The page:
Reviewer: Archie Henderson
The House of Islam: A Global History by Ed Husain (Bloomsbury)
Islam often gets a bad press. Isis, Al Qaeda, Hamas and other terror groups, murderous dictators such Muammar Gaddafi, Sadam Hussein and Bashar al-Asad are to blame. All have exploited a benign religion for vicious sectarian purposes, but are they any worse than bigots and extremists of Christianity, Hinduism and, of all people, lately the Buddhists of Myanmar?
We live among Muslims, enjoy their food and hospitality, respect their beliefs and think we understand them. Maybe we don’t, and this is where Mohammed (Ed) Husain can help.
Husain is the kind of person we seldom hear about, a liberal Muslim. Once a committed Salafist, he later became a Sufist and brilliantly explains the difference between these two strands of Islam in this book.
Salafism is the equivalent of the religious bigot – the puritanical Muslim and part of an Islamic faction supported by Saudi Arabian proselytisers and funded by the kingdom’s oil riches. Husain, in his interpretation of the Shi’ite-Sunni split in Islam, helps explain just how hypocritical the West – and especially the US – is about Muslims; the murder of Jamal Khashoggi being only the most recent example. It’s all right to bomb one Muslim country while excusing gross human-rights violations in another.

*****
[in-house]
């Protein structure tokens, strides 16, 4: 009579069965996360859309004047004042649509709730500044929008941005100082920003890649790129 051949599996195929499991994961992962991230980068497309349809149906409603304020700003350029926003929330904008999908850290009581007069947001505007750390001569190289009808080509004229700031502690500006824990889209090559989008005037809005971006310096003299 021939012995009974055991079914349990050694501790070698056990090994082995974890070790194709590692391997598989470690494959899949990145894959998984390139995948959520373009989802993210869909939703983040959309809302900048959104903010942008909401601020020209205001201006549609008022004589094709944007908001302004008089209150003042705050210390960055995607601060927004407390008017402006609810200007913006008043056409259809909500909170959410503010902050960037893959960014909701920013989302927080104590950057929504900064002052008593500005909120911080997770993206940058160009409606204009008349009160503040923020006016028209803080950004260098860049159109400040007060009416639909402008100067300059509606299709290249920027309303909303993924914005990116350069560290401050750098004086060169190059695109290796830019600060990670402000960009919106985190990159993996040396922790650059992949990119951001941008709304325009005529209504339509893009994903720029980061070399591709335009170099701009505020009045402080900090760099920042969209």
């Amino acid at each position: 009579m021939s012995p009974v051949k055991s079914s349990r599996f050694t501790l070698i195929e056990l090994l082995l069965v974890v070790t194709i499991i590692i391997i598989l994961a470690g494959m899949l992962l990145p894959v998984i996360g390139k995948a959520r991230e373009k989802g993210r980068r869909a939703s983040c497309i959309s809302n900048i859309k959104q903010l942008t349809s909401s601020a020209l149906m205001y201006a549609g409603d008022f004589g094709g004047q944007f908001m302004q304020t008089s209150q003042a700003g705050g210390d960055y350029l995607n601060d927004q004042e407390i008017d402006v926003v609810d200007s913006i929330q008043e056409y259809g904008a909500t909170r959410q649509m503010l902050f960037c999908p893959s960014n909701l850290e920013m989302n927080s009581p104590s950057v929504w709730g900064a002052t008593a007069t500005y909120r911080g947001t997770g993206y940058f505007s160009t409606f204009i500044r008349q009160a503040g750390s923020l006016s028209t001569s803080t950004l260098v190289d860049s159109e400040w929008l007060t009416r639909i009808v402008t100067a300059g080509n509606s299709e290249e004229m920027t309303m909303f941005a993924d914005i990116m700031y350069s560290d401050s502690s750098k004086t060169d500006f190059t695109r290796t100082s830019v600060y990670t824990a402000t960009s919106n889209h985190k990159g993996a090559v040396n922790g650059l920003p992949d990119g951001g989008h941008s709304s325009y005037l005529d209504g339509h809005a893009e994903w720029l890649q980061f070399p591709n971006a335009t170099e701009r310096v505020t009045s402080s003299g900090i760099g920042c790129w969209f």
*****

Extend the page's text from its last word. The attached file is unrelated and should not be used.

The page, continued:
The book helps us understand what is happening in the world’s most recent forgotten war, the one in Yemen, and the conflict between Jews and Palestinians over Israel without falling for both sides’ propaganda.
Husain, who has embraced Sufism, which he estimates to be the faith and culture of 80% of Muslims in a world population of almost two billion, puts the anger of the other 20% down to centuries of indignity suffered by Muslim people, especially those in the Arab world.
Since the demise of European imperialism, however, there is a chance of a renaissance, according to Husein – even an accommodation with Israel. For that to happen, Muslims need to remember what it means to live and coexist in a free world – much as they did in the days of Mohammed 1 400 years ago.
There is a glowing blurb on the cover of the book I read. It’s from Peter Frankopan, author of The Silk Roads, a history of the world from a Persian perspective. “This should be compulsory reading,” says Frankopan and for once it’s a valid endorsement.